Even if Modern Orchard management employs sprinkler irrigation methods over the older outdated flooding practices, this still provides another consequence of summer weed growth which requires more chemicals like weed killers. Naturally much to the delight of commercial business corporate interests around the globe who profiteer one way or another on chemical sales increased by status quo conventional farming and landscape practices. Summer weeds like Sow Thistle here in Southern California thrive on bad irrigation practices. But don't worry, Monsanto has an answer for that in the expensive brand named product called Roundup. But unfortunately, decades of chemical uses whether fertilizers or pesticides kill many beneficial soil organisms which is what makes plants unhealthy. Just like in human beings, eat junk foods and live an unhealthy lifestyle and any number of physical ailments will take their toll on your body. Plants are no different in this way. 

Photo Credit: University California Davis

Summer weeds grow according to the wetting pattern conditions of the microirrigation patterns. The  microsprinklers in the foreground encourage more weeds than the subsurface drip in the back. My preferred irrigation for urban landscapes is deep pipe irrigation which puts water into the subsoil where roots if trained properly can have plenty of access to. There is no better places to water to be delivered and stored than in the deeper layers of the soil. Weeds are mostly eliminated and surface/air evaporation is eliminated. water loss is mostly through evapotranspiration which is where it should be.

Image Hunter Industries
Deep Irrigation Methods for Training Deeper Rooting networks
This image above is one that I posted last year which shows just how water can be delivered to the subsoil. Yet in my post, I also showed how it was possible to invent and build your own. This is neither tough to do nor is it rocket science. It truly does replicate what Nature really does in the wild and in keeping itself healthy and balanced. 

My Photo

Mum's backyard in El Cajon in prior to Sewer line hookup. Now notice the Navel Orange tree foliage which is very full and healthy and the fact that there is actually fruit in the tree. No surface irrigation was ever used in maintaining this tree and the Meyer Lemon next to it on the right. Fact is, back in the middle 1970s there was an issue with my parent's Septic Tank leach lines. New distribution box and lines were put in and one line ended in between both these trees. Now look at the photo below what happened when this system was changed over.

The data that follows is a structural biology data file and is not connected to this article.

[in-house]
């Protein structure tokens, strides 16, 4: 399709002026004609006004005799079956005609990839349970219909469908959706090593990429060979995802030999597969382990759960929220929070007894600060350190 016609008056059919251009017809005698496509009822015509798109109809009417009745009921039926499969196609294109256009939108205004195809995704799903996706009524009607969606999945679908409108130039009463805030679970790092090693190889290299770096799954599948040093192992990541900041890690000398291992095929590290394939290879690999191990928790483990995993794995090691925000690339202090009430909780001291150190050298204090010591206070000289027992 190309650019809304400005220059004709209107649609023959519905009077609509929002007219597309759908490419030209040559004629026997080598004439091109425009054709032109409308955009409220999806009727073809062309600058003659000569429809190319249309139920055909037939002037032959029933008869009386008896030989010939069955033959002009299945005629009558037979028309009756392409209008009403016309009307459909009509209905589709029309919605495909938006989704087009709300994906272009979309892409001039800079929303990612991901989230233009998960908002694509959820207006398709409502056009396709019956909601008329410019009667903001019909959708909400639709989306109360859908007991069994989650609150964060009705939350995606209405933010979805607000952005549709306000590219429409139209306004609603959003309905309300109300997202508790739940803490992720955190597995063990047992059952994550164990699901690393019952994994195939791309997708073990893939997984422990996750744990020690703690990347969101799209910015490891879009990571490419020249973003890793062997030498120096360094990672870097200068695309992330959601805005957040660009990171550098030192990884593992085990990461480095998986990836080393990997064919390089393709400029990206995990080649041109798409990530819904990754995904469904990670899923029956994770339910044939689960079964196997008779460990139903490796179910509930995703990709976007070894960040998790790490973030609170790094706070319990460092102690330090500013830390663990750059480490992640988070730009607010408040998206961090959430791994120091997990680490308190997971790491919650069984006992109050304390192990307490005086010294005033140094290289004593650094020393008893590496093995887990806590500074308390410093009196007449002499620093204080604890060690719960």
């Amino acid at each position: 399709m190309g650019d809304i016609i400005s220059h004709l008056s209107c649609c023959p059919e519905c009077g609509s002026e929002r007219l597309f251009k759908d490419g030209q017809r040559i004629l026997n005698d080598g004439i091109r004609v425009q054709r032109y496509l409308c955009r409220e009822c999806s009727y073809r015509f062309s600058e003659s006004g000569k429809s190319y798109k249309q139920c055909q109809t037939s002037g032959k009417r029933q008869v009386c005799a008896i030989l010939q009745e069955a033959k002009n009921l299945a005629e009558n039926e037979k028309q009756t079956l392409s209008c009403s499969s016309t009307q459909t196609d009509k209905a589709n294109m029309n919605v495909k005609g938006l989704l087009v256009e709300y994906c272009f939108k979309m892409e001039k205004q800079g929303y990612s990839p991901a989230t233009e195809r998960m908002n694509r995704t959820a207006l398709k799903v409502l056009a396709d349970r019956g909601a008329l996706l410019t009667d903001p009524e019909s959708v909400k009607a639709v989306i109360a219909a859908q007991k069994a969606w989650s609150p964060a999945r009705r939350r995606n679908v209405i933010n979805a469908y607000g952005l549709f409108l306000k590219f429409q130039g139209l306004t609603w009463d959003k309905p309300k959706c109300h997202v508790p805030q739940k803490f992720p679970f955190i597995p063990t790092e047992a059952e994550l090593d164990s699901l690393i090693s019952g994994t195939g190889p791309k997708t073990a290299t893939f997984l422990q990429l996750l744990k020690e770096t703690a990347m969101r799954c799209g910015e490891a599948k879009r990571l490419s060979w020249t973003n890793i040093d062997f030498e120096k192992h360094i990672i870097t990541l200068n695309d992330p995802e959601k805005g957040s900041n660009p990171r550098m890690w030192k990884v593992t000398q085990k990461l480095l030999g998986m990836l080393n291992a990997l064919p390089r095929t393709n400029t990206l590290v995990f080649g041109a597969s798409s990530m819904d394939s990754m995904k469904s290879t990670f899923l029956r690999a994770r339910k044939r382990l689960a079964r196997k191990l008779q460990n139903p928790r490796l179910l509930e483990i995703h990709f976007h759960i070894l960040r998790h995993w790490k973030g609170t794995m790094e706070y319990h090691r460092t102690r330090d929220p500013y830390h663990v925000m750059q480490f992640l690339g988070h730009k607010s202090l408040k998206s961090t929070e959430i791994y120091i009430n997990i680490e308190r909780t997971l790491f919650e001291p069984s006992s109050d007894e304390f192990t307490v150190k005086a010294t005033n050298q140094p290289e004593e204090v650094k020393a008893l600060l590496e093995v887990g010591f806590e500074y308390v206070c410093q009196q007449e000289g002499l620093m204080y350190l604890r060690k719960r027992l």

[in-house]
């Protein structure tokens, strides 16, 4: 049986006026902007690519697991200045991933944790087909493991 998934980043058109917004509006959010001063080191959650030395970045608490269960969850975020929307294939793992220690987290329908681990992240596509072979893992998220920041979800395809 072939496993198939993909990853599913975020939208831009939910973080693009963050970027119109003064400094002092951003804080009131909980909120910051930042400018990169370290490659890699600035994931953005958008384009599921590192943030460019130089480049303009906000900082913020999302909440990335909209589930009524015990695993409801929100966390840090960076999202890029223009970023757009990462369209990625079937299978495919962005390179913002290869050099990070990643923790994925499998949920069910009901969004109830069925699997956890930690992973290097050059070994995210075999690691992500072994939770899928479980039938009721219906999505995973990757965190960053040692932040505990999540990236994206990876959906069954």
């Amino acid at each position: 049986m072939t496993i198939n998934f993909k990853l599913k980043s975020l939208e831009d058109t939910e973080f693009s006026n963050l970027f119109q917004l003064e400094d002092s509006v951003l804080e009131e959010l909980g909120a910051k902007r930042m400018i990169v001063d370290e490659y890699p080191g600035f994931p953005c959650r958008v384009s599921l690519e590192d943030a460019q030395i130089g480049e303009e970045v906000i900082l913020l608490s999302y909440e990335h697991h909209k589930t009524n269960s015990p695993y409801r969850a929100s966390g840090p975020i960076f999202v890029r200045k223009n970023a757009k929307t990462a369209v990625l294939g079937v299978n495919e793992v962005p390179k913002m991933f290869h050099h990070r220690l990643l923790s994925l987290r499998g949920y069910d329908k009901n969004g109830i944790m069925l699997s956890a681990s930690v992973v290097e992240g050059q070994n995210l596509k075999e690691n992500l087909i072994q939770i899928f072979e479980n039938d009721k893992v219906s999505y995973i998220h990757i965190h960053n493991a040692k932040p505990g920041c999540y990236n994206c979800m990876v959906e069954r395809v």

The septic was discontinued and public sewer utility was hooked up. 

Photo Credit - Mine!

This photo is after the City Sewer line hookup was installed. The septic system leach line is no longer functional. Therefore free water is no longer available to be delivered 4 - 5 foot underground between the Navel Orange and Meyer Lemon trees. This photo was taken May 3, 2013. Water is expensive here and my Mother  can't afford sprinkling or flooding the surface, only to have it evaporate and encourage WEEDS. I've cut down some of the weeds and added California Sycamore mulch from the tree trimmings of a couple weeks ago. Surface irrigation is a waste of valuable money and your time and is not necessarily healthy or necessary for the tree, even domestic bred fruit trees. Deep irrigation replicates hydration conditions like those found in the Chaparral plant community and old growth Forested situations.
Below I find this illustrative of how you can do a home Deep Pipe Irrigation Invention which you can easily do yourself and install in what are called swales which are excellent  anyways in rainwater catchment. These may be hand watered to fill tube and allow for deep soil percolation, or you may used the system set up by companies like Hunter Industries. Either way, you and your landscape wins!